In commemoration of the death of author and publisher François Maspero, who passed away on Saturday, April 11 at the age of 83. Verso presents this translated interview with the founder of Éditions Maspero, the publishing house which has served as an inspiration for radical left publishing since the fifties.
François Maspero (19 January 1932 – 11 April 2015)
We see the publisher François Maspero as having played a leading role in ‘smuggling across’ the communist and anti-colonial thought of the postwar period and preserving its heritage. Indeed, Éditions Maspero is an unavoidable reference point for any discussion of critical publishing in France. Maspero’s output was the theatre of important debates on the far Left in the 1960s and 1970s, and played a pioneering role in many fields. It was Maspero who published Fanon, the political writings of Baldwin, Malcolm X and Che, anthologies of classic labour-movement works, Althusser’s ‘Théorie’ collection, the journal Partisans… We wanted to ask him about his project and the editorial ambitions that he had at the time. Here we reproduce what he calls an ‘attempt at a response’ to our questions.
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Hugo Chávez (waving a replica of 19th century revolutionary Símon Bolívar's sword) has once again triumphed over the bastions of neoliberal capitalism. After 14 years in power, he won 55% of the vote on a record 81% turnout, proving to the World Bank, the IMF, Barclays, and the United Statess (among others) that the people want socialism, not corporate imperialism. As Seamus Milne notes in the Guardian, despite the fact that Chávez's opponent Henrique Capriles was backed by the US (whose antagonism toward his government is well-known and most noteably manifested itself in a failed coup in 2002) and outspent him three to one using virtually all of the private media to his advantage, it was a decisive victory. Only two states, in which most all of the wealthy & bourgeois reside, went to Capriles. The other twenty-one went to Chávez. Milne celebrates the importance of this victory,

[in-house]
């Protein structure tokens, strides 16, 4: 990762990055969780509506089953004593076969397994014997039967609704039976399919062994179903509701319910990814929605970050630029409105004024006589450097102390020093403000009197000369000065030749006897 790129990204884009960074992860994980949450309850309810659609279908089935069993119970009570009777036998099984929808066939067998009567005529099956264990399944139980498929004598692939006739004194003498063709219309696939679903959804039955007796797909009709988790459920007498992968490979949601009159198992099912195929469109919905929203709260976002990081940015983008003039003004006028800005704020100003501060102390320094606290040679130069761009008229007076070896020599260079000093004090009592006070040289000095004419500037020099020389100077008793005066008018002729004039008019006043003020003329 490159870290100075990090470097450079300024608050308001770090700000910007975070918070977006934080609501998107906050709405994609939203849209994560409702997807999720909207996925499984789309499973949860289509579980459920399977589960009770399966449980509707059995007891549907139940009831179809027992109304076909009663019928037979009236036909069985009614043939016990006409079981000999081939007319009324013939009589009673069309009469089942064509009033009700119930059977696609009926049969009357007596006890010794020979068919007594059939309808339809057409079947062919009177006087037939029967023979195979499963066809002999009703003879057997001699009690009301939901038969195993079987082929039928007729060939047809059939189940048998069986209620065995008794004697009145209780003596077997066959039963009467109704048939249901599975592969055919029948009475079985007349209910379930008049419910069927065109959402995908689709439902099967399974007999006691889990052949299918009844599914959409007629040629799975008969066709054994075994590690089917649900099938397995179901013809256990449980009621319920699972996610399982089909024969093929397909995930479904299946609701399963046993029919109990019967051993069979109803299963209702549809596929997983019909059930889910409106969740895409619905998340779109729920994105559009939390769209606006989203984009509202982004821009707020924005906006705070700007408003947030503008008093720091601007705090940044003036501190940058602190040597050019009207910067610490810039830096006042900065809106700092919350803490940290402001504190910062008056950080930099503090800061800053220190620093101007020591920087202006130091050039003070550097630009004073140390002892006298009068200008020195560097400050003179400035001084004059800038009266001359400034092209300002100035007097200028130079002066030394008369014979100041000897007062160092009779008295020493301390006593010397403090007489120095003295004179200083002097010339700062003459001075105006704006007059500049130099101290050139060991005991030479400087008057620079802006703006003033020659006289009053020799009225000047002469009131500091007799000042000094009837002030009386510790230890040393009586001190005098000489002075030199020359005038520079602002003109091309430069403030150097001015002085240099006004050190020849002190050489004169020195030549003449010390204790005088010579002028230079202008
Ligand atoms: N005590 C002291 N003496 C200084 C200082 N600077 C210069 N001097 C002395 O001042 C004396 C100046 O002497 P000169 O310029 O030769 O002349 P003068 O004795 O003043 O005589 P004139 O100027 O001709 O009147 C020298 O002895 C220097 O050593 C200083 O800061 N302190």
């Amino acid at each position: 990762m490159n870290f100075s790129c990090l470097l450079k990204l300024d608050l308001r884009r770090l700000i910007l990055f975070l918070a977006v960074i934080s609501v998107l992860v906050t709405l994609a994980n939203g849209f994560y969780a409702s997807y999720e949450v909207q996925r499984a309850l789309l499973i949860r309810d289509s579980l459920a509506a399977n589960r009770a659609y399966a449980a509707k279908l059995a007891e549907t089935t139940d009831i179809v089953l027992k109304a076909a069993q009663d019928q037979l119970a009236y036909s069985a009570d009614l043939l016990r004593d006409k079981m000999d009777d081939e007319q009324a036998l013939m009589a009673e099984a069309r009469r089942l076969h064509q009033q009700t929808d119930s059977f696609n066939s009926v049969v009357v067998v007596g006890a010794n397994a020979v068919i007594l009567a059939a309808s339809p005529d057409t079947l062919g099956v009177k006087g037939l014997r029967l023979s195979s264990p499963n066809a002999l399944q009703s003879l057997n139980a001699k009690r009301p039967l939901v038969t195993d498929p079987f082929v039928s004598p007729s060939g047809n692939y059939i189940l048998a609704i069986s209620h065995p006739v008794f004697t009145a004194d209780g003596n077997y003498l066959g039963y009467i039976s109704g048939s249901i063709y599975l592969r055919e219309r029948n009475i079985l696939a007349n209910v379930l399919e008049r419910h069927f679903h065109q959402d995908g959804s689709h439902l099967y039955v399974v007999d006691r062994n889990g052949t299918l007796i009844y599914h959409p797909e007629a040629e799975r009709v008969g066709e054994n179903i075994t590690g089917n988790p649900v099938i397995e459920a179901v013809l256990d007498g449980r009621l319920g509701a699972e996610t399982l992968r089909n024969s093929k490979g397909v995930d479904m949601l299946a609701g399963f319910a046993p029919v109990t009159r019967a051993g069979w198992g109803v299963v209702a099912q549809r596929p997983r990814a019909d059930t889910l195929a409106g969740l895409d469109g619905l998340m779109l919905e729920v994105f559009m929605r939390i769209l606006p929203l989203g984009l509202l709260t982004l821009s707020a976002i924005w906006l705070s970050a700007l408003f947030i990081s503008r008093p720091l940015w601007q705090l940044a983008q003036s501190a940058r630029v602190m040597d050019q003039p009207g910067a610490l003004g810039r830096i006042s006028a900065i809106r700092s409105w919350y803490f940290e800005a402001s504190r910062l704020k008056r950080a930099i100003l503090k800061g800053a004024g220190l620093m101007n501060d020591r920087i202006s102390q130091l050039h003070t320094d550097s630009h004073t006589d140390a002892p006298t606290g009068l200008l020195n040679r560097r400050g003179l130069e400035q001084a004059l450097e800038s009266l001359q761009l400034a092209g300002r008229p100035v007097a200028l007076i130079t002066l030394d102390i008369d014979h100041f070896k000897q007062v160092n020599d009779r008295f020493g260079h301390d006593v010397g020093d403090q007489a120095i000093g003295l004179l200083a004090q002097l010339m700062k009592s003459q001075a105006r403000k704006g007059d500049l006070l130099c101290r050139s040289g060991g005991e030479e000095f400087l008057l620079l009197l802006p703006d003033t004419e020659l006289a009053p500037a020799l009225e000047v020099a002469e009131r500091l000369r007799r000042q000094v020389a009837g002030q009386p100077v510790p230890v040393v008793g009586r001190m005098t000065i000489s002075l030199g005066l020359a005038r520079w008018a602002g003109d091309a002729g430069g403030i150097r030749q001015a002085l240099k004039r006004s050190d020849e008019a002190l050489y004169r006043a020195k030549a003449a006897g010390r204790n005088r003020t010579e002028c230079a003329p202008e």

Venezuela and its Latin American allies have demonstrated that it's no longer necessary to accept a failed economic model, as many social democrats in Europe still do. They have shown it's possible to be both genuinely progressive and popular. Cynicism and media-fuelled ignorance have prevented many who would naturally identify with Latin America's transformation from recognising its significance. But Chávez's re-election has now ensured that the process will continue – and that the space for 21st-century alternatives will grow.